By now, Professor Jeff Filippini should have joined his team of 16 for an unforgettable field trip… to Antarctica. Their job: Install a telescope – called SPIDER – on a stadium-sized balloon, then launch it 36 miles above the Antarctic ice, to observe the universe from near space. Their hope: to find evidence of ripples in spacetime from the beginning of the universe. Filippini leads a team drawn from seven institutions, including Illinois, the University of Chicago and Princeton. You can follow their NASA-funded adventure from the South Pole on Twitter at @SPIDER_CMB.
Assistant Professor Rachel Garthe will lead an eight-person multidisciplinary team on a four-year project funded by the Department of Justice’s Office on Violence Against Women. Grant title/mission: “Building a digital ecosystem to support survivors and reduce gender-based violence on college campuses.” Garthe’s teammates include Nicole Allen (now of Vanderbilt), William Sullivan (Fine + Applied Arts), Sanjay Patel (Engineering), Gabrielle Schwartz (Women’s Resources Center), and Kaylee Lukacena and Cristina Alvarez-Mingote (Center for Social and Behavioral Science ).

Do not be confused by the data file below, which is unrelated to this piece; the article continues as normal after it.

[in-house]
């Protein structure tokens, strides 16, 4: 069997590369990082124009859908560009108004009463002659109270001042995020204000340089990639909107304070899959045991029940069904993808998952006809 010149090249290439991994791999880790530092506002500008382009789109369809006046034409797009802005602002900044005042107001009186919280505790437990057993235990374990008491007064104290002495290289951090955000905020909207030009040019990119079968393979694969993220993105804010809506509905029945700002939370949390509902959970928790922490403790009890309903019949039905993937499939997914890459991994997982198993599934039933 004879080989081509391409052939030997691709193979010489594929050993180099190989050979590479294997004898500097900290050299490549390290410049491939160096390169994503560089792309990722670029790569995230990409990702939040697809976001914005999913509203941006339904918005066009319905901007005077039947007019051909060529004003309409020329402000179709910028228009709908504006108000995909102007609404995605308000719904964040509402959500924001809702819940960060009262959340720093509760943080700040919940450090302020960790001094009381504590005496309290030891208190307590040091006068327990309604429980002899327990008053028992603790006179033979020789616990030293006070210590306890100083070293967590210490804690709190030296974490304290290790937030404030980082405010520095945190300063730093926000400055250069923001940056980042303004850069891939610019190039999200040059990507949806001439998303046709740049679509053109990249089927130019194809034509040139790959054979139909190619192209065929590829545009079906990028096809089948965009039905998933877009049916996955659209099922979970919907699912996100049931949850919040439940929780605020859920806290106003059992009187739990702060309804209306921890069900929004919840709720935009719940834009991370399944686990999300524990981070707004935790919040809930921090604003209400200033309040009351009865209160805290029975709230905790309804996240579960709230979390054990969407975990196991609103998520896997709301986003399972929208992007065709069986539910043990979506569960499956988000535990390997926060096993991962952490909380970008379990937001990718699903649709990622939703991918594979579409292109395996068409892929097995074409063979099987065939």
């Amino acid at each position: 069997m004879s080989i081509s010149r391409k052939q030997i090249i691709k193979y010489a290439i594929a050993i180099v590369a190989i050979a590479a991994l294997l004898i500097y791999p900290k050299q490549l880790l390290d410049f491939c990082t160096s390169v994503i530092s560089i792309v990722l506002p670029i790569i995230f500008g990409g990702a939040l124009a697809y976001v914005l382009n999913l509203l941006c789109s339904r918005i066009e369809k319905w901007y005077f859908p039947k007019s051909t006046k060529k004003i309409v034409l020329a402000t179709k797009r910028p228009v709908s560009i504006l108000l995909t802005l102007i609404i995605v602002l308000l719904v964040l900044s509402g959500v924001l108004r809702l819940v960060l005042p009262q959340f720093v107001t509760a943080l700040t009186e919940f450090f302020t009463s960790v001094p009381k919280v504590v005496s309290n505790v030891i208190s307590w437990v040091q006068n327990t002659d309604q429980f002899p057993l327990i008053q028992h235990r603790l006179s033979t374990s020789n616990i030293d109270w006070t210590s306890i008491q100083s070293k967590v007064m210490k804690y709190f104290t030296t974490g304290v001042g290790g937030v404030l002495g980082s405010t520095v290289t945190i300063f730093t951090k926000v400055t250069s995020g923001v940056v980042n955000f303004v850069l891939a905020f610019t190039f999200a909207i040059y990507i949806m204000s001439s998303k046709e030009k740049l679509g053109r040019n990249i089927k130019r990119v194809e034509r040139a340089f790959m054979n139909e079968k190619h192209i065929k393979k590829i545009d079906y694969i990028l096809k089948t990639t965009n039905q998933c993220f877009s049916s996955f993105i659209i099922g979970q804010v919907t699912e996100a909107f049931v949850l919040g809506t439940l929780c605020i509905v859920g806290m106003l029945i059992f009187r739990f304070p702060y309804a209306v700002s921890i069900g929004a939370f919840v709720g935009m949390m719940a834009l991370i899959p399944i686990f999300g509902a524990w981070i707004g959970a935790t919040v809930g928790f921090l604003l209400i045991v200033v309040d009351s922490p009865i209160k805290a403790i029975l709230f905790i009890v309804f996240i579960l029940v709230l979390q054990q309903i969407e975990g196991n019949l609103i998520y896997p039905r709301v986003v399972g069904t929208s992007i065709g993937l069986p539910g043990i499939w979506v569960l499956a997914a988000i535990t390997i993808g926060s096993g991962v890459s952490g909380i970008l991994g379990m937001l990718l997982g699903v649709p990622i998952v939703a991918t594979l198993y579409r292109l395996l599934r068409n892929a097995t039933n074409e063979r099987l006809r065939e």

STATE FARM CENTER
Booked for an on-campus throwback performance of the Illini icon who founded the team they dress up for: the Clown Princes of Basketball. No, not you, Indiana, but the Harlem Globetrotters, whose 2023 world tour includes a show Jan. 11 at the State Farm Center. A roster including ‘Hammer’ Harrison, ‘Hot Shot’ Swanson, ‘Buckets’ Barrera, ‘Moose’ Weekes (pictured), ‘Sweet’ Lou Dunbar II and other high-flying shot-makers will undoubtedly beat the shots of fist bag sport’s most infamous – the Washington Generals – on Lou Henson Court.